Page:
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Man With Hodgkin's Disease Way Over Sick-Day Limit

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Man With Hodgkin's Disease Way Over Sick-Day Limit

PULASKI, TN–Atco Tool & Design machinist Richie Loftus, diagnosed four months ago with Hodgkin's Disease, has already exceeded his allotted number of sick days for the year, his employers warned Monday.

Loftus rests at home after radiation therapy, putting him even further over the sick-day limit.

"It's unfortunate, what's happening with Richie, but company policy clearly states that employees are permitted 15 sick days per year," Atco Tool & Design office manager Mike Phelan said. "Richie's already missed a month and a half of work since June. You just can't run a business that way."

Loftus, 32, admitted that his constant fever, crippling fatigue, and malignant splenomegaly has affected his job performance.

"I've definitely missed my share of days," said Loftus, diagnosed with Stage III Hodgkin's lymphoma on June 20 after a steady decline in health prompted a biopsy. "I've tried to keep my chemotherapy sessions down to just one a week so I don't have to drop down to part-time at Atco and lose my health coverage, but it's been tough."

Though Loftus used a majority of his sick days after the diagnosis, Phelan noted that he had not been a paragon of regular attendance beforehand.

"By the time Richie went in for his tests in late June, he had already missed a heck of a lot of work," said Phelan, leafing through Loftus' personal file. "In fact, the week before the disease even started, he was out for three days because of headaches, nausea, and vomiting."

"And even when he was here," Phelan continued, "he wasn't anywhere near as productive as we'd have liked, always needing to lay down in the break room. So we're not exactly talking about the most reliable employee to begin with."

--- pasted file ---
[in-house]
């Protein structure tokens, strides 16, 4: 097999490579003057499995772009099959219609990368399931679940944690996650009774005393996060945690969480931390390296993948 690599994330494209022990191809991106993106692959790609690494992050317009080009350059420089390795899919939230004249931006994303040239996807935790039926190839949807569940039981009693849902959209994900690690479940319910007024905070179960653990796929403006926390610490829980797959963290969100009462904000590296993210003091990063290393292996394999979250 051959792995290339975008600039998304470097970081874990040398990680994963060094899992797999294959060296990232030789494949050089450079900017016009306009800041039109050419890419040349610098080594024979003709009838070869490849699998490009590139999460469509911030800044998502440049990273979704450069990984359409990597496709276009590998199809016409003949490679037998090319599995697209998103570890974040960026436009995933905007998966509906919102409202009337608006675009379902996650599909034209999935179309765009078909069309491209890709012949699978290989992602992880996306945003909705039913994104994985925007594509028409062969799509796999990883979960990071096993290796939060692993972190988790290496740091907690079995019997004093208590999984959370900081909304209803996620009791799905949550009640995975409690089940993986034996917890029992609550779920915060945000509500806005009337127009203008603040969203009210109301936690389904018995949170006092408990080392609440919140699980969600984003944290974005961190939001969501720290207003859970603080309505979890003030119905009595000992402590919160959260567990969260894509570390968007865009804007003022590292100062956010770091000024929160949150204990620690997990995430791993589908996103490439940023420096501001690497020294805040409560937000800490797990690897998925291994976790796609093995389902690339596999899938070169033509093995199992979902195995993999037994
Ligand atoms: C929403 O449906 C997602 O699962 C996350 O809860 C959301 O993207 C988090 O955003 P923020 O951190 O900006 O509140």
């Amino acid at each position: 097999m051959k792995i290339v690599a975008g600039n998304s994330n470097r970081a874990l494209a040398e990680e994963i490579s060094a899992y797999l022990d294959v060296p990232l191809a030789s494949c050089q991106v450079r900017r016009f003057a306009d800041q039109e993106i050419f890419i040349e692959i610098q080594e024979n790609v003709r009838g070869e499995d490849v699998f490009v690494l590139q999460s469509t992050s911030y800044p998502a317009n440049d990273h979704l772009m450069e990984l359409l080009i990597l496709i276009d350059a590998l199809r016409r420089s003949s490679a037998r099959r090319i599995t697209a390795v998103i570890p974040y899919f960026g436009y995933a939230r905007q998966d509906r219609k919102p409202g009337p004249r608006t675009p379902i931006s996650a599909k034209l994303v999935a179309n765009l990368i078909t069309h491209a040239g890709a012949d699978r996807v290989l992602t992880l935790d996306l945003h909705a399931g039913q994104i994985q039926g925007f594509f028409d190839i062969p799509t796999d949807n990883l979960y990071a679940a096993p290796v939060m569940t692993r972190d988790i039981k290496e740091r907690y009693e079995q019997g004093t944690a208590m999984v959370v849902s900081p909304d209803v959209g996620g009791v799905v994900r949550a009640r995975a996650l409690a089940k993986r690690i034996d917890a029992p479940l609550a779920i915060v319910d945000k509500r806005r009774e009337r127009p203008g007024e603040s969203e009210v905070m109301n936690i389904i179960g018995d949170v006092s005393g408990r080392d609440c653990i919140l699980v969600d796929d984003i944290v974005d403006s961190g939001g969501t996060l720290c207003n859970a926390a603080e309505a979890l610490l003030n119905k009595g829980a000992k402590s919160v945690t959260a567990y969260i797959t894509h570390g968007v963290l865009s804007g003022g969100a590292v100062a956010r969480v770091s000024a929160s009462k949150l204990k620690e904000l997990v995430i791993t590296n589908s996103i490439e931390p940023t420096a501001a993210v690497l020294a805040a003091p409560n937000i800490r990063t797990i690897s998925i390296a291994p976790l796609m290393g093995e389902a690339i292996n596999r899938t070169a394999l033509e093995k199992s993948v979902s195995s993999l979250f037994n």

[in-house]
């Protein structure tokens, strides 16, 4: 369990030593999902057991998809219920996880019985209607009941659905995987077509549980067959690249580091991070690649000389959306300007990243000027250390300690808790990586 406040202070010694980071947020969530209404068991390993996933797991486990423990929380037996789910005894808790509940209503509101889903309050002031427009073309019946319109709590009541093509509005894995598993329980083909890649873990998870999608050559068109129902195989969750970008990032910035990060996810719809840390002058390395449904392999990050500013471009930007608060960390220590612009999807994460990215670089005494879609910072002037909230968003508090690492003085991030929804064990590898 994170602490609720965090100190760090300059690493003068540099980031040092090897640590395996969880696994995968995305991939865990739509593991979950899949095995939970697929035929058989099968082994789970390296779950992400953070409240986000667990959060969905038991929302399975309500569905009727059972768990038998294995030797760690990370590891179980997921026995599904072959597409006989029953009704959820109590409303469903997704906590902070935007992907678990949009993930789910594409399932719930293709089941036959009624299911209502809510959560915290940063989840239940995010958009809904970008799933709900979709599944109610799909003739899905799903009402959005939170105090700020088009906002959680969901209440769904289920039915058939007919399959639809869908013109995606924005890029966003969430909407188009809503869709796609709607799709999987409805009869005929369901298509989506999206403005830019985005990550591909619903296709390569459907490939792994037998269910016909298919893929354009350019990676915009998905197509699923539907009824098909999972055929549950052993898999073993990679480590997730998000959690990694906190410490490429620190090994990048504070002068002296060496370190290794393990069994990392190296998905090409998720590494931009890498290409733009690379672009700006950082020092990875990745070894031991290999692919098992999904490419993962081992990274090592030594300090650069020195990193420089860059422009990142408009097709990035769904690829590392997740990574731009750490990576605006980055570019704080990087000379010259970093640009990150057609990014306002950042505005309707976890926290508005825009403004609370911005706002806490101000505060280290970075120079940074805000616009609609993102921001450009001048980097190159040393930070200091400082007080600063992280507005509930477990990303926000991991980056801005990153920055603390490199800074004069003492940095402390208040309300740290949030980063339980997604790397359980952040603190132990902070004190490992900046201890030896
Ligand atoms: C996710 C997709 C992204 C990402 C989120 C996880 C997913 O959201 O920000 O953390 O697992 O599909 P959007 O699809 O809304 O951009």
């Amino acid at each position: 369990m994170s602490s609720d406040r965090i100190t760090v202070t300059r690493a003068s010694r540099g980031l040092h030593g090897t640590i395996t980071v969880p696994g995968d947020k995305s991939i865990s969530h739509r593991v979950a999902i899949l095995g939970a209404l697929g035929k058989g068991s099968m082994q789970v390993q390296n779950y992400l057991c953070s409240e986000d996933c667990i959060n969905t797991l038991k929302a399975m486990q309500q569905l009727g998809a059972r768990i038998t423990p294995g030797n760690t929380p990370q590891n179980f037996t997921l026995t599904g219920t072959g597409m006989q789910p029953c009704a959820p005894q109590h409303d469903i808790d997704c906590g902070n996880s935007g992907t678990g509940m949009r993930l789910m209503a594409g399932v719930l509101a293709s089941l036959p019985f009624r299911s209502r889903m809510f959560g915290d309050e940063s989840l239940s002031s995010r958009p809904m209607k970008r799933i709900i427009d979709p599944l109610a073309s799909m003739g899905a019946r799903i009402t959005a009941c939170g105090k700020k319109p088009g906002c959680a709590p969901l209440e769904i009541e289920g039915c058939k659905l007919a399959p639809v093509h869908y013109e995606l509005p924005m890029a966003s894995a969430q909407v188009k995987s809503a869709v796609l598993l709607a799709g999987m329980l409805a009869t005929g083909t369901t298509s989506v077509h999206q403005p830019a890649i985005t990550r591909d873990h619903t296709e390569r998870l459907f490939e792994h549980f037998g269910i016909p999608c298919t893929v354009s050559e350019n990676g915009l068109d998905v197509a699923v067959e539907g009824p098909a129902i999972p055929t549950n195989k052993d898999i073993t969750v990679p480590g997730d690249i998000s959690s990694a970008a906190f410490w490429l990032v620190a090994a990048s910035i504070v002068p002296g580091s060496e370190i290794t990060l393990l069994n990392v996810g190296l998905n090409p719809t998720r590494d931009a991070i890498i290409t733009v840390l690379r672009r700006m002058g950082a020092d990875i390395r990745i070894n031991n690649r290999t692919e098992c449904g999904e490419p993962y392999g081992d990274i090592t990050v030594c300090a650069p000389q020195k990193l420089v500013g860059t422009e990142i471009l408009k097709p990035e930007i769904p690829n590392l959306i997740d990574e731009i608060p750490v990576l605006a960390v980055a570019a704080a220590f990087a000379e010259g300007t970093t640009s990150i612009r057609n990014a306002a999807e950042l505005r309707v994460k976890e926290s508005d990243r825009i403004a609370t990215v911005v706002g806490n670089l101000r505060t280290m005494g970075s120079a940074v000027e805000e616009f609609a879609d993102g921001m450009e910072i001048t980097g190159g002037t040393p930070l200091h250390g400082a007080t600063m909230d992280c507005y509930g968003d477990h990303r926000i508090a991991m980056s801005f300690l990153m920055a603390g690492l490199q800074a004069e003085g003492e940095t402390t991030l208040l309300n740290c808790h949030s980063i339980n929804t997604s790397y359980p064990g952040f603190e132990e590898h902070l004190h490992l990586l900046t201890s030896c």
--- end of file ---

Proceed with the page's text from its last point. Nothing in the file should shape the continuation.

Loftus said he has tried to make adjustments in his approach to the job, but it has been difficult.

"I've tried to find a way to get around this whole illness thing," said Loftus, resting on his living-room couch after a morning of radiation therapy. "Unfortunately, I don't have the kind of job where I can work from home, even if I had the energy and lucidity to do so. And even when I can make it into the shop, it's tough to work the machines, because these club fingers I've developed are just as ridden with subdural hemophilia as the rest of me. I feel terrible about being such a drain on AT&D."

Nearly broke, Loftus recently asked Atco Tool & Design management if he could take some of the 22 paid personal days and 31 vacation days he has accumulated during his six years with the company, and use them as sick days. The request was denied.

"They said I couldn't do that, because that would open up a whole can of worms, with employees messing around and mixing up the different types of paid leave," Loftus said. "They did say, though, that I should feel free to use my vacation days and take a nice trip to Hawaii or somewhere–so long as I don't get any treatment while I'm there."

Added Loftus: "Hawaii probably wouldn't be much fun, anyway, what with this explosive diarrhea."

Loftus' expensive treatment is 80 percent covered by his employee health plan, a benefit that is costing Atco Tool & Design a significant amount of money.

"Richie's type of extended-illness coverage costs this company an extra $22 per employee per month. That adds up. Not only that, but he goes through Cisplatin, Cytarabine, and Dexamethasone like they were going out of style," said Atco Tool & Design general manager Mel Huffinger. "And those drugs are not cheap, that's for sure. Richie would have to work here another 45 years without a single major illness for us to break even on him. And we all know that ain't gonna happen."

"I feel for Richie, obviously, but I don't think anyone would hold him up as a model employee," Phelan said. "He's a decent guy, and I hope he gets through this and becomes a healthy, productive worker again as soon as he can. But right now, he's hardly giving us incentive to hire Hodgkin's Disease sufferers in the future."

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